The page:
Words can't do justice to the eclectic merchandise at DeWolf's, the Villa Avenue collectibles store also known as DeWolf's Non-Sports Cards & Junque Shoppe.
Where else can you find a decorative washboard next to risque posters, 1960s toys, early video games and a holographic butterfly picture, plus a Bluto (Popeye's enemy) salt shaker, all jumbled together like that?
Some of the stuff defies credulity, and all in a nondescript building on Sioux City's west side.
Funkiness is a relative thing, and even proprietor Brian DeWolf had a difficult time fully ranking the thousands of unusual objects in his store in terms of weirdness. Nonetheless, here is a non-definitive guide to some of the funkiest things seen at the shop on a recent visit:
14. Nobody Cares About Me!
Big Bird apparently suffered a bout of depression in the early 1980s.
This 1983 children's book-and-record combo features the famed Sesame Street character feeling sick and forsaken by his friends. There's a happy ending, but Big Bird spends the majority of the book lamenting his loneliness.
"Through the whole book, Big Bird is kind of depressed and sick, and then finally all of his friends show up on the last page and everybody smiles," DeWolf said with a laugh.
13. Miniature bathtub
Far too small to be even a foot tub, but too large for most dollhouses, this genuine ceramic bathtub with blue floral embellishment is a real gem among grandma-esque knickknacks.
Off-the-charts kitsch, this mini-tub would make an excellent bathroom decoration, perhaps filled with decorative soaps, glass beads or potpourri. Or all three.
12. Edgar Bergen record
DeWolf keeps hundreds of hokey albums from times gone by in the shop. What makes this circa 1950s-'60s Edgar Bergen album unusual is that Bergen's ventriloquist act -- featuring beloved dummies Charlie McCarthy and Mortimer Snerd -- would presumably have done better in a visual medium.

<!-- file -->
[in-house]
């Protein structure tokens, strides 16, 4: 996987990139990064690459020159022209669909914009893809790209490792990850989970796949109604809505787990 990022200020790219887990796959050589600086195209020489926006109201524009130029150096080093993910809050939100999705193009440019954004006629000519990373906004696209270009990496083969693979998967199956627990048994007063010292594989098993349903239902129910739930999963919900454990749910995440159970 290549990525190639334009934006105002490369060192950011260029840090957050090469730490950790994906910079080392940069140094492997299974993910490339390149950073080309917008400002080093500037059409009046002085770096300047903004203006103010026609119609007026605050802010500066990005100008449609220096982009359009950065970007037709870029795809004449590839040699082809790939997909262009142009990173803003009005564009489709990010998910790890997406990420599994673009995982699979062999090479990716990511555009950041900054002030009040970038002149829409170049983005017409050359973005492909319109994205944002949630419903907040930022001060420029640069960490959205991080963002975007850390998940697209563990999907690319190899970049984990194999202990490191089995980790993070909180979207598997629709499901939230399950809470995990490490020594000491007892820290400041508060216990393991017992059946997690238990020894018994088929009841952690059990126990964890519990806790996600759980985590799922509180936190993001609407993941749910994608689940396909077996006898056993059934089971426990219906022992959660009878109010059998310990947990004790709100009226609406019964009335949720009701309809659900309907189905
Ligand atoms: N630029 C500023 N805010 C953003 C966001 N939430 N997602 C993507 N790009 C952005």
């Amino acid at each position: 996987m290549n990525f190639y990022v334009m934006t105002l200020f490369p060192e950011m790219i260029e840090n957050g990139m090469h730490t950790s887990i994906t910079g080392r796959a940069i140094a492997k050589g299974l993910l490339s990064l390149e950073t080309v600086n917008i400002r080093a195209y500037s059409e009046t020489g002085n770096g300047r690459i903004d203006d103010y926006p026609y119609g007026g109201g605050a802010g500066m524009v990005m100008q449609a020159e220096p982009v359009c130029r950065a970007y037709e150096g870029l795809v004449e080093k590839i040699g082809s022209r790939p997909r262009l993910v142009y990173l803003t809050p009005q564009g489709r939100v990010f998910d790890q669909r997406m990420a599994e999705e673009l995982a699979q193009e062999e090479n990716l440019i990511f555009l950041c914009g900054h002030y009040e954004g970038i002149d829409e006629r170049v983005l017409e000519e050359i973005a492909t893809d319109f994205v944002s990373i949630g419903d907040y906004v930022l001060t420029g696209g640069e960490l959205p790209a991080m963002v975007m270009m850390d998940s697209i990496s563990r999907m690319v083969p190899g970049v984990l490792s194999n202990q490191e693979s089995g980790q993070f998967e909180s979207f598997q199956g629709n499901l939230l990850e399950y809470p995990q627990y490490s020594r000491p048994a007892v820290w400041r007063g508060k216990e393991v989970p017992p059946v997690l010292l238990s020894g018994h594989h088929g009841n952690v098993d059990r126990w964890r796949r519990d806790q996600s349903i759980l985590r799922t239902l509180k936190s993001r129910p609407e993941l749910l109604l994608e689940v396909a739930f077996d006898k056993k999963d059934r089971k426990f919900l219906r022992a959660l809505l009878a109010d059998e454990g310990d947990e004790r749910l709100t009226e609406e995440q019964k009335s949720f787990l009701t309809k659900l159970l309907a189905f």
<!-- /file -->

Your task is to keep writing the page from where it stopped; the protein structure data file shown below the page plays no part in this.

"That's kind of the fun of it, is that, you're doing a ventriloquist act on record," he said.
That being said, it's worth noting how enormously popular Charlie McCarthy and Mortimer Snerd were in their era, and how recognizable their voices were to audiences. McCarthy was, in fact, a regular on the radio, accompanied by actor W.C. Fields, who somehow became the dummy's alcoholic foil.
11. Mail shoe
Any active letter writer needs a place to store correspondence. What better place than a wooden shoe, complete with a hole for a pen or pencil?
To a modern user, the intended purpose of this object would be obscured were it not for the painted mailbox decoration and the word "Letters" on the front. It might also be useful as a shoe stretcher.
10. Horse-opoly, a game that actually encourages horseplay
The longstanding popularity of Monopoly led to a surge in special-interest versions of the real estate board game, and DeWolf keeps several of them in stock. They can be found among scores of other unusual and vintage board games.
This version features types of horses in place of the real estate of the original, and all the game tokens are horse-related. It's not clear whether this was a licensed Monopoly offshoot.
9. Eric Cartman's bus pass
Somebody stole Cartman's bus pass!
According to the info on the pass, Eric Cartman's height is "short," his weight is "fat," and his sex is "OK." Also, if his date of birth is correct, the South Park character is nearly 29 years old.
8. Sensual string art
If you know somebody who's getting married in 1977, this man-and-woman string art piece could make a perfect gift for the wedding.
The maker is unknown, but DeWolf says whoever it was definitely put a lot of work into it. This was in an era when people valued handicrafts more than they do today.
"They have to have had the vision and the artistic view to kind of do that," DeWolf said. "It's probably nothing anybody has the patience for anymore."